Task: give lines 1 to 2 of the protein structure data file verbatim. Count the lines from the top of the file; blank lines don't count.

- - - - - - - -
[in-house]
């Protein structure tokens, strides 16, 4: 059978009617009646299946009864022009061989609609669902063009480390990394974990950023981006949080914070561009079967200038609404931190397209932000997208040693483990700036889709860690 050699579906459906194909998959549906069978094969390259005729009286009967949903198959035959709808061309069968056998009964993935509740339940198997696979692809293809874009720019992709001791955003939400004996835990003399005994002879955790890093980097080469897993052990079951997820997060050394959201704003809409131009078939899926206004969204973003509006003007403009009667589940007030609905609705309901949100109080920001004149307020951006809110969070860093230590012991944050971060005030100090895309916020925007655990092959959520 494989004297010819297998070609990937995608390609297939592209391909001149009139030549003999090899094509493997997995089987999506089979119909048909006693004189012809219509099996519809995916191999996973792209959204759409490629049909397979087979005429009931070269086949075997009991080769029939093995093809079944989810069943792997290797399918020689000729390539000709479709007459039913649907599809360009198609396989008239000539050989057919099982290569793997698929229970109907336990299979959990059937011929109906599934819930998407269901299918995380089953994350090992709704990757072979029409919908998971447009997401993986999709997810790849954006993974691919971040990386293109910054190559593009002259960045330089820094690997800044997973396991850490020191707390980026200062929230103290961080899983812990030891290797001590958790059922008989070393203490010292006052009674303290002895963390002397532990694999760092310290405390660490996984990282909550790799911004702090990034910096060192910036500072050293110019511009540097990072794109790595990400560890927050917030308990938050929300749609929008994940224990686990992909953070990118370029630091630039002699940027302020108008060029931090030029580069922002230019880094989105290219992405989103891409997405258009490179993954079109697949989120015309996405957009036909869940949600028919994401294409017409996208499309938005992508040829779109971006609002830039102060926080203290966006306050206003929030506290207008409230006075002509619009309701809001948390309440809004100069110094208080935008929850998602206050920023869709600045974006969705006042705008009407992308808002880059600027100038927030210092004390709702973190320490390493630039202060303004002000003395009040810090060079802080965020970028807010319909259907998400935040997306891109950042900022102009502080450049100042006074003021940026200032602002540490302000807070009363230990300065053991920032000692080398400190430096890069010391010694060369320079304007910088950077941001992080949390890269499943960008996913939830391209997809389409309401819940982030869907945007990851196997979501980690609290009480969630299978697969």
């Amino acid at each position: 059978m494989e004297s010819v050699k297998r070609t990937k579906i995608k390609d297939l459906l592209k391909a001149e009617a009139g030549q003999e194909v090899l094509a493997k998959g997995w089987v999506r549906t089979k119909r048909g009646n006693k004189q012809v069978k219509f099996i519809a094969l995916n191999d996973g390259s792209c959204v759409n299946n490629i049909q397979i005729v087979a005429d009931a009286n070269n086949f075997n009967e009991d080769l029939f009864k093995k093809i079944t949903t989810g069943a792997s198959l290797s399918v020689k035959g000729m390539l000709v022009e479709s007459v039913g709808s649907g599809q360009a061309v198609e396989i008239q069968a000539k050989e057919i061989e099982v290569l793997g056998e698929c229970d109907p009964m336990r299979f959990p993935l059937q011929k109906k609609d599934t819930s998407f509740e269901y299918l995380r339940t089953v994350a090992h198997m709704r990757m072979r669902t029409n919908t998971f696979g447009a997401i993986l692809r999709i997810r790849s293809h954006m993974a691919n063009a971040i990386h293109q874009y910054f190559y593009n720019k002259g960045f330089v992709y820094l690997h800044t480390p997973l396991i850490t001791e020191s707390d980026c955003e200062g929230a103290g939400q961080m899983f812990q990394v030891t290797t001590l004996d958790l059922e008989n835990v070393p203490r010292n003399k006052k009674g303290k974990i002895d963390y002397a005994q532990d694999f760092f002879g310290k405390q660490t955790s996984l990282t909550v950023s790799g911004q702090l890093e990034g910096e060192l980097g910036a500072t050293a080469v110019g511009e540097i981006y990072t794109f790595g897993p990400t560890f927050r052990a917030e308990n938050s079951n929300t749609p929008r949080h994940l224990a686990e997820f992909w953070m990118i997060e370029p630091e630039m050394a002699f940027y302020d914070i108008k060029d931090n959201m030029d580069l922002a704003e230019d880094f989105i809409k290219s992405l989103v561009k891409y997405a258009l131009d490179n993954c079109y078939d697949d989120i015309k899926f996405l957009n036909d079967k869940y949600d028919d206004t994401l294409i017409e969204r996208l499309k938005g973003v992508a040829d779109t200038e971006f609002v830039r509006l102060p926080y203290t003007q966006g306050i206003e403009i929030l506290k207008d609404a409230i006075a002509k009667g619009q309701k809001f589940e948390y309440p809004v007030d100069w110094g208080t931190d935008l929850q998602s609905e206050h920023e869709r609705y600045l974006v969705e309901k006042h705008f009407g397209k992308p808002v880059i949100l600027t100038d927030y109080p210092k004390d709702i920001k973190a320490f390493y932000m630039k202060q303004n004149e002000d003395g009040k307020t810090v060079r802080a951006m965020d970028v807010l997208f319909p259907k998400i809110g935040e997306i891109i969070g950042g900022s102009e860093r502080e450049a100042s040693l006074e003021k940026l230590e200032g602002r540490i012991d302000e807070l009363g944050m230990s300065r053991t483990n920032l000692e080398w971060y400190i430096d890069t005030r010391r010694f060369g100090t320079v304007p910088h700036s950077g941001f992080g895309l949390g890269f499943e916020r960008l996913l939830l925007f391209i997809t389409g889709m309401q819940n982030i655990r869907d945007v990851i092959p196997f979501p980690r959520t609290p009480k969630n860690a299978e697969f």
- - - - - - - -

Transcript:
[in-house]
């Protein structure tokens, strides 16, 4: 059978009617009646299946009864022009061989609609669902063009480390990394974990950023981006949080914070561009079967200038609404931190397209932000997208040693483990700036889709860690 050699579906459906194909998959549906069978094969390259005729009286009967949903198959035959709808061309069968056998009964993935509740339940198997696979692809293809874009720019992709001791955003939400004996835990003399005994002879955790890093980097080469897993052990079951997820997060050394959201704003809409131009078939899926206004969204973003509006003007403009009667589940007030609905609705309901949100109080920001004149307020951006809110969070860093230590012991944050971060005030100090895309916020925007655990092959959520 494989004297010819297998070609990937995608390609297939592209391909001149009139030549003999090899094509493997997995089987999506089979119909048909006693004189012809219509099996519809995916191999996973792209959204759409490629049909397979087979005429009931070269086949075997009991080769029939093995093809079944989810069943792997290797399918020689000729390539000709479709007459039913649907599809360009198609396989008239000539050989057919099982290569793997698929229970109907336990299979959990059937011929109906599934819930998407269901299918995380089953994350090992709704990757072979029409919908998971447009997401993986999709997810790849954006993974691919971040990386293109910054190559593009002259960045330089820094690997800044997973396991850490020191707390980026200062929230103290961080899983812990030891290797001590958790059922008989070393203490010292006052009674303290002895963390002397532990694999760092310290405390660490996984990282909550790799911004702090990034910096060192910036500072050293110019511009540097990072794109790595990400560890927050917030308990938050929300749609929008994940224990686990992909953070990118370029630091630039002699940027302020108008060029931090030029580069922002230019880094989105290219992405989103891409997405258009490179993954079109697949989120015309996405957009036909869940949600028919994401294409017409996208499309938005992508040829779109971006609002830039102060926080203290966006306050206003929030506290207008409230006075002509619009309701809001948390309440809004100069110094208080935008929850998602206050920023869709600045974006969705006042705008009407992308808002880059600027100038927030210092004390709702973190320490390493630039202060303004002000003395009040810090060079802080965020970028807010319909259907998400935040997306891109950042900022102009502080450049100042006074003021940026200032602002540490302000807070009363230990300065053991920032000692080398400190430096890069010391010694060369320079304007910088950077941001992080949390890269499943960008996913939830391209997809389409309401819940982030869907945007990851196997979501980690609290009480969630299978697969």